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# How Radio Waves Are PropagatedOctober 1935 Short Wave Craft

 October 1935 Short Wave Craft [Table of Contents] Wax nostalgic about and learn from the history of early electronics. See articles from Short Wave Craft, published 1930 - 1936. All copyrights hereby acknowledged.

If you or someone you know is just starting in the realm of radio and want a really nice pictorial presentation of the basics of radio wave propagation, then this one-page article from a 1935 edition of Short Wave Craft magazine is just what you need. Formula phobia will not be an issue for anyone since no equations are presented. The fundamentals have not changed in the intervening 89 years, and this same sort of analogy is still used in introductory physics classes and books today. Note in Figure 7 that the antenna for the airplane is shown being dragged behind. Back in the day, a long antenna was spooled out once in the air, and cranked back in before landing. If the pilot forgot to reel the antenna in, it could get yanked off by a tree upon landing. CW (Morse code) was the dominant form of air-to-ground communications in the day, where the pilot would have a code keyer strapped to his leg and had headphones to be able to hear over the noise of an open cockpit.

## How Radio Waves Are Propagated

This page of elementary diagrams was prepared for the benefit of the young student, or the layman, who is just becoming acquainted with short waves. The diagrams at the top show how waves are produced on the surface of a body of water, for example, by dropping a pebble or other object into the water, or else by allowing drops of water to fall from a spigot. Note that the wavelength or pitch of the waves remains constant, but that the strength of the wave gradually becomes less at a distance from the central point where the waves originate. Radio waves behave in the same manner; the signal strength falling off inversely as the square of the distance. Fig. 3 shows how waves expand spherically from an antenna, as do also Figs. 4 and 5. Fig. 6 shows transmission of a signal by waves on surface of water; Fig. 7 shows how an airplane receives signals, also a land station. Fig.  8 shows change in pitch of waves of different lengths. The frequency becomes higher as the wavelength gets shorter and vice versa.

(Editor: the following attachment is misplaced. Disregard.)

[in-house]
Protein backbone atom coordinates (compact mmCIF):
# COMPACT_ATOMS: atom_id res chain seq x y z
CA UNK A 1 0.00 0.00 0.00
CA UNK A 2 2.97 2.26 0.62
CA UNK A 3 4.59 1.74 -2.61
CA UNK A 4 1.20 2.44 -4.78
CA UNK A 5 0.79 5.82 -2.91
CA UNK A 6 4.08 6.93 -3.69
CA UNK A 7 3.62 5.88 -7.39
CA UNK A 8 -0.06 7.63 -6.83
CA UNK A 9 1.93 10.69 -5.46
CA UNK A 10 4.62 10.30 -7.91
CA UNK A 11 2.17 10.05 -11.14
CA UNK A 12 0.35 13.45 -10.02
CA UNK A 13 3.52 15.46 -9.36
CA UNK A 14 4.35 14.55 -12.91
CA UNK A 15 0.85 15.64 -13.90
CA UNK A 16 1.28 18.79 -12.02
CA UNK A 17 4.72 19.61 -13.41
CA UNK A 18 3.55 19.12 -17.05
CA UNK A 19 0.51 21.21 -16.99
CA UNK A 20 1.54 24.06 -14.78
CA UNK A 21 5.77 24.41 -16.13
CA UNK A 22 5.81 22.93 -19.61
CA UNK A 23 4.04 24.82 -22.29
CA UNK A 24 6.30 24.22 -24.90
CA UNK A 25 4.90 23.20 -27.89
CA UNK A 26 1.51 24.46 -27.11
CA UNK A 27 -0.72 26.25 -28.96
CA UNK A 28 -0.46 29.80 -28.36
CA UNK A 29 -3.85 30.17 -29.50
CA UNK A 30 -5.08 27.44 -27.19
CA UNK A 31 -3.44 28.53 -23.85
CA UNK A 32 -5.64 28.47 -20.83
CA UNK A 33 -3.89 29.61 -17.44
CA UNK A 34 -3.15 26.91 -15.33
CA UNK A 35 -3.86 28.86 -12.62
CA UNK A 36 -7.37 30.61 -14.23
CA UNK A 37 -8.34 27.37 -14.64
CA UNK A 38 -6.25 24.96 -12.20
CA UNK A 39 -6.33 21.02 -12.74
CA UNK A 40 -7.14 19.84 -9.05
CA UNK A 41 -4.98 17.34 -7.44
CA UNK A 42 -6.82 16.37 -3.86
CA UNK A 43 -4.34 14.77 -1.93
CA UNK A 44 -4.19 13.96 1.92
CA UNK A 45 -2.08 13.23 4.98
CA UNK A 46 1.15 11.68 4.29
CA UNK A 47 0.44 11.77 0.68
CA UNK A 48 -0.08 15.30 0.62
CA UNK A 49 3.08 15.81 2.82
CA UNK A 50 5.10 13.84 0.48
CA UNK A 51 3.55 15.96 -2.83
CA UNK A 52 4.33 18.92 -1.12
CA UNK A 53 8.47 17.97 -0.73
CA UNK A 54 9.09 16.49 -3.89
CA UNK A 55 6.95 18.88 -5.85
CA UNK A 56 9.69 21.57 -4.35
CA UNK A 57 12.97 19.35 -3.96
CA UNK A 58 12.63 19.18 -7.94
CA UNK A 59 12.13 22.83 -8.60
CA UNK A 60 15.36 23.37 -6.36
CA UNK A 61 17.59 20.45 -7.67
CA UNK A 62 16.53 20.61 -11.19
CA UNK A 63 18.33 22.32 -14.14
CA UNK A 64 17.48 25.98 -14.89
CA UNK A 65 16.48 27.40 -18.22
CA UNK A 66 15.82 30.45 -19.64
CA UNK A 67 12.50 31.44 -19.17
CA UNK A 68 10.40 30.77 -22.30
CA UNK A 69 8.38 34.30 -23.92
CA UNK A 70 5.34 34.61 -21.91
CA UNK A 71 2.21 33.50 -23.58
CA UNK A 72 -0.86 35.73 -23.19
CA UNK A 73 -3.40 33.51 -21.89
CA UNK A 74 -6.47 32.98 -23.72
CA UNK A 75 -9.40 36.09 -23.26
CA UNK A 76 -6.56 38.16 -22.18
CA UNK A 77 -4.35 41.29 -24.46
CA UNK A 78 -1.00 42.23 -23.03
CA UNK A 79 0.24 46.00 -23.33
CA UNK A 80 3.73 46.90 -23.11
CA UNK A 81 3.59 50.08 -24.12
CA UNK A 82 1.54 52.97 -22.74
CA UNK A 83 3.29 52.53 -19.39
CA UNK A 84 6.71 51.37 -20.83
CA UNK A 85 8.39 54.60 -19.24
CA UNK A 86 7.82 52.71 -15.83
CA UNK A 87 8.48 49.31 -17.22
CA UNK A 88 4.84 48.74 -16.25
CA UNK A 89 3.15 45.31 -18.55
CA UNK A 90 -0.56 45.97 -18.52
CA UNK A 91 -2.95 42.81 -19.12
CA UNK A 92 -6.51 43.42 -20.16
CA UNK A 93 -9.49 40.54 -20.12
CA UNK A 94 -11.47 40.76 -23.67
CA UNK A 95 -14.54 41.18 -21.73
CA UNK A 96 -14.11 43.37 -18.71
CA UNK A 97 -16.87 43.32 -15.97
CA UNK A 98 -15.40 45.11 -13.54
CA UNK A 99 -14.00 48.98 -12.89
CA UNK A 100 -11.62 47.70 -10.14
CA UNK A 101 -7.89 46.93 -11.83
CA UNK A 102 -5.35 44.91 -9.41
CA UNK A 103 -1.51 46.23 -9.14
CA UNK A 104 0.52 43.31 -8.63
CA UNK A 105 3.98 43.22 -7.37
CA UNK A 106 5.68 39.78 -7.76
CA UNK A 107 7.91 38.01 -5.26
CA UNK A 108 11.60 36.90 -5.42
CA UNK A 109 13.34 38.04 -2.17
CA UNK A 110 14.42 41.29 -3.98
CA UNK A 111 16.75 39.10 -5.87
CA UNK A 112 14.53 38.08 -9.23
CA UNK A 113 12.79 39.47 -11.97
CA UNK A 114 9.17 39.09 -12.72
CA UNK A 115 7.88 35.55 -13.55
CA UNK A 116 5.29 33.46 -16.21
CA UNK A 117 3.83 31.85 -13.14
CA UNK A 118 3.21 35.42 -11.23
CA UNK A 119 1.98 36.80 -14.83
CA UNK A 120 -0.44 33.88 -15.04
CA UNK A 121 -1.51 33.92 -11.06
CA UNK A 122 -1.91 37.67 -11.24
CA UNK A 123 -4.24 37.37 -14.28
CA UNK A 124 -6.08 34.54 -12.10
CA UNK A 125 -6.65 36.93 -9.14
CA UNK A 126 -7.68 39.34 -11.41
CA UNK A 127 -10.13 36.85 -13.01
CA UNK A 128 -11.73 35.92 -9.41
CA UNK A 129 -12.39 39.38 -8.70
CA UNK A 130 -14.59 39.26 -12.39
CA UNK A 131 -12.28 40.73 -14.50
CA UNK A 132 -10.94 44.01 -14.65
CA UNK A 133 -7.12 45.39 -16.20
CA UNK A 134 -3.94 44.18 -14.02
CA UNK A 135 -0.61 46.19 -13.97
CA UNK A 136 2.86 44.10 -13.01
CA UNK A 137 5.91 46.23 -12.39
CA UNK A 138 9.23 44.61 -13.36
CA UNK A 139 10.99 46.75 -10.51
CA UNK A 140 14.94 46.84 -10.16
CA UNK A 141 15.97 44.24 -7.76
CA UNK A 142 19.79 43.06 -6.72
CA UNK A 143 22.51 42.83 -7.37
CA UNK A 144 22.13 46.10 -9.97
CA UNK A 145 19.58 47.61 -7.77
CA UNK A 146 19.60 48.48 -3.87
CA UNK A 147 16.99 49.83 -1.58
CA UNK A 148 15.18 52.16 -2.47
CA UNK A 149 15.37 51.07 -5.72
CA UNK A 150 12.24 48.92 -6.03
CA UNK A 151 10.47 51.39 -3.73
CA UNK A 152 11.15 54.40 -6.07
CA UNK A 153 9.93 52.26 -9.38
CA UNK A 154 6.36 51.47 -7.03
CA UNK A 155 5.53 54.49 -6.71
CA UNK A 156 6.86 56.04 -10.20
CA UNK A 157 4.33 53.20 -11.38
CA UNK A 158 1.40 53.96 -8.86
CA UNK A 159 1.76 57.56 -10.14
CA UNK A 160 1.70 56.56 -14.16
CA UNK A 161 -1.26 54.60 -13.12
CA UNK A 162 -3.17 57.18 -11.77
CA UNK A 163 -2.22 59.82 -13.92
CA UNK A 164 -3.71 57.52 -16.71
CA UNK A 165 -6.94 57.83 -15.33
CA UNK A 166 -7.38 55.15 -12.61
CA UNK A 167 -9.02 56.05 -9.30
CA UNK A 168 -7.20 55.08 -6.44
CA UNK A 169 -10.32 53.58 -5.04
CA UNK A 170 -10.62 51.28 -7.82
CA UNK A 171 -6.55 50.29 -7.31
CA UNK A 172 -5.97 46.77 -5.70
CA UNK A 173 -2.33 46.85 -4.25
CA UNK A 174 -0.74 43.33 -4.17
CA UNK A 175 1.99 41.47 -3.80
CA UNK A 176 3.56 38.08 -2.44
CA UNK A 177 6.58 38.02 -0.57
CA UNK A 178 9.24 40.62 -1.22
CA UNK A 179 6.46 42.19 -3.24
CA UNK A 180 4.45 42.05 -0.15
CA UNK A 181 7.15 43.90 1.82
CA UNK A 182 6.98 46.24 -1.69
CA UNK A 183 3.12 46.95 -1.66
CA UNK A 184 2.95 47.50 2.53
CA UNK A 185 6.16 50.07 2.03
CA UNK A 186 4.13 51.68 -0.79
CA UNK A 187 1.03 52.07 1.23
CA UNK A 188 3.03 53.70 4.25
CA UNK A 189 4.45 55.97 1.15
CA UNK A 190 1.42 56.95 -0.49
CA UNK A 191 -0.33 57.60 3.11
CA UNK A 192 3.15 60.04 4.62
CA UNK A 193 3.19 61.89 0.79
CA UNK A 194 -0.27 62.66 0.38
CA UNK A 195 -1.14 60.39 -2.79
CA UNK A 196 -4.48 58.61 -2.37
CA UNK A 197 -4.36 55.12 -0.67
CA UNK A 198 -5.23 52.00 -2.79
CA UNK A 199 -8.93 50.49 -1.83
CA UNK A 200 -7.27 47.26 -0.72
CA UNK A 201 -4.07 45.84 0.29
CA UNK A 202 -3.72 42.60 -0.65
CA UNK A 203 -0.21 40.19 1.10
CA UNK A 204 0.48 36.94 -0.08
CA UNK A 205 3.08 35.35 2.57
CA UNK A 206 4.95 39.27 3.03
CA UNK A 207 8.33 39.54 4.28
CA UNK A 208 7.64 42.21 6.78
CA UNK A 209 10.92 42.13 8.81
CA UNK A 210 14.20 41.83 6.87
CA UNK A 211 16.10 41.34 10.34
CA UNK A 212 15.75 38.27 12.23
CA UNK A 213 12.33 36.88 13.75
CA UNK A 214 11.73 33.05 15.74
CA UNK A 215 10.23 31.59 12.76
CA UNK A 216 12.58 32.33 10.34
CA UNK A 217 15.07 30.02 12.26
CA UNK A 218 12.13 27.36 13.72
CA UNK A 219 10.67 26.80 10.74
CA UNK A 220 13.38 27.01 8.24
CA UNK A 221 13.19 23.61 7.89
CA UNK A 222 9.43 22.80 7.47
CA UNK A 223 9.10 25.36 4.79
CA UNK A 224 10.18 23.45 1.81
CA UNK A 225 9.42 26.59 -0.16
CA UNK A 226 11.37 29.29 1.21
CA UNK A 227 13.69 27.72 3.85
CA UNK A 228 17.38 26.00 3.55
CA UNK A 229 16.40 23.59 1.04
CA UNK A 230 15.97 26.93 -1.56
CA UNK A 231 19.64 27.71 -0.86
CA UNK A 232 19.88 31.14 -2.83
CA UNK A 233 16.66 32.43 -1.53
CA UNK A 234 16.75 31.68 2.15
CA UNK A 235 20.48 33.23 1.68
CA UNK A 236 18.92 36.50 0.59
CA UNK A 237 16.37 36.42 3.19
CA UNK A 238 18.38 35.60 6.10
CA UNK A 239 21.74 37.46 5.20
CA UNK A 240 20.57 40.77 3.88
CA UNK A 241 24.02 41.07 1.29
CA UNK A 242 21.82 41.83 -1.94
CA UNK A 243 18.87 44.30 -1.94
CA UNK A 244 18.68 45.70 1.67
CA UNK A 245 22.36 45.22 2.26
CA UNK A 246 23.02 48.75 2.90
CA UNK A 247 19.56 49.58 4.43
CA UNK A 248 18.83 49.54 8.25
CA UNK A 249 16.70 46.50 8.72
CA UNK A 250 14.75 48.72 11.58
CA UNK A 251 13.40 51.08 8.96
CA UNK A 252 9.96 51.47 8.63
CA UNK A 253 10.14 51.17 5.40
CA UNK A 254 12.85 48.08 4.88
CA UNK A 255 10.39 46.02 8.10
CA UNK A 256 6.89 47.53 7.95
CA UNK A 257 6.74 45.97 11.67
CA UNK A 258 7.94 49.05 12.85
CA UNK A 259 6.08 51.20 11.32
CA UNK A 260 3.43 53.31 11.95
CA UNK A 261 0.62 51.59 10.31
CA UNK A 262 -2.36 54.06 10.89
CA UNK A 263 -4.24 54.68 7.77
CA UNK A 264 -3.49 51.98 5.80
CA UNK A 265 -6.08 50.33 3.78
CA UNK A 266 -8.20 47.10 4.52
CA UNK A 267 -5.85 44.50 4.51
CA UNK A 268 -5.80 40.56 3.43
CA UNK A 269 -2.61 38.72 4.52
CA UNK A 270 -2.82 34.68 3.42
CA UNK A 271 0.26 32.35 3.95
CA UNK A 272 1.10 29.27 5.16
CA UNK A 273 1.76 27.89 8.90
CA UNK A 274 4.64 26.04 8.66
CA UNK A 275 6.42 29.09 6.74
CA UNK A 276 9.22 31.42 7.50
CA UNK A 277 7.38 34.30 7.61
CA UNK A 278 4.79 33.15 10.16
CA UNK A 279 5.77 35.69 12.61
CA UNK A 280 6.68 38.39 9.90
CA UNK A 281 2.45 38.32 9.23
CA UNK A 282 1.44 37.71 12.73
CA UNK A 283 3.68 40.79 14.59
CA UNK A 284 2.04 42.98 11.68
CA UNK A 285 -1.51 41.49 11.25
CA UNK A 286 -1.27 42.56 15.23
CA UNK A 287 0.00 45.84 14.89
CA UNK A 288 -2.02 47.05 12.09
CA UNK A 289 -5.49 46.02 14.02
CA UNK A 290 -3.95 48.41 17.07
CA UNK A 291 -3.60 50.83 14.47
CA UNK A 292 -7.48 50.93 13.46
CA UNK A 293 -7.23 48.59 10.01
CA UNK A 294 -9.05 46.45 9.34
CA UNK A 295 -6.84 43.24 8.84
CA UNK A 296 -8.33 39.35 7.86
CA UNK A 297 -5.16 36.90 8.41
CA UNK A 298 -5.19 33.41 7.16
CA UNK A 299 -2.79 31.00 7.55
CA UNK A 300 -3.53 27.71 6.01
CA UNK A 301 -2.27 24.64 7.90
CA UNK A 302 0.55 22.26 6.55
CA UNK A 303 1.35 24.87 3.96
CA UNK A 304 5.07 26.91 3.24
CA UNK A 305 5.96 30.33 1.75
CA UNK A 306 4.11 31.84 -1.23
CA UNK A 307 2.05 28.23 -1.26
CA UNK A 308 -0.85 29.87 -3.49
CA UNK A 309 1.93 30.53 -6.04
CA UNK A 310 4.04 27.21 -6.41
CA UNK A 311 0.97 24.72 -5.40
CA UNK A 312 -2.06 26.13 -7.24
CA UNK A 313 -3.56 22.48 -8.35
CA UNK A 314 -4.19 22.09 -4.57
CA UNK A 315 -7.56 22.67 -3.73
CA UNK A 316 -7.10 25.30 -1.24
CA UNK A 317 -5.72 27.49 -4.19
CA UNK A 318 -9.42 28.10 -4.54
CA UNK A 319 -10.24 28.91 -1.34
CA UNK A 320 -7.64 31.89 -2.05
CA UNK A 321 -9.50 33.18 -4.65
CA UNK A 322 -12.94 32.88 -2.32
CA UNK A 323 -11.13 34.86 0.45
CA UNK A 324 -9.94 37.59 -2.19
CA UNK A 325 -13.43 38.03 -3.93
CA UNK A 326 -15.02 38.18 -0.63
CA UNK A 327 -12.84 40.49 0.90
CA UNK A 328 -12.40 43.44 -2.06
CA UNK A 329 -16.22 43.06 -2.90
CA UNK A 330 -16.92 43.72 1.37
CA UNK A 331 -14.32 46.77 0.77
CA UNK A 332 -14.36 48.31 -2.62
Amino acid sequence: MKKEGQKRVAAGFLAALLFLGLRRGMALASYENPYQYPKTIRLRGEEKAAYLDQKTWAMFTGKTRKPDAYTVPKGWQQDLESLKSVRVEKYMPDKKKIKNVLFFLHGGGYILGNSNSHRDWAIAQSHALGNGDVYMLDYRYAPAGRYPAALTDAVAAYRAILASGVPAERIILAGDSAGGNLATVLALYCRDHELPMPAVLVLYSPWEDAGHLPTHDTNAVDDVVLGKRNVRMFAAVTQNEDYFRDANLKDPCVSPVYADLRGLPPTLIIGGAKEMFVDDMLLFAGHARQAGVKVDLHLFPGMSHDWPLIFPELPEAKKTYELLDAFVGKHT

Posted May 24, 2024
(updated from original post on 1/15/2015)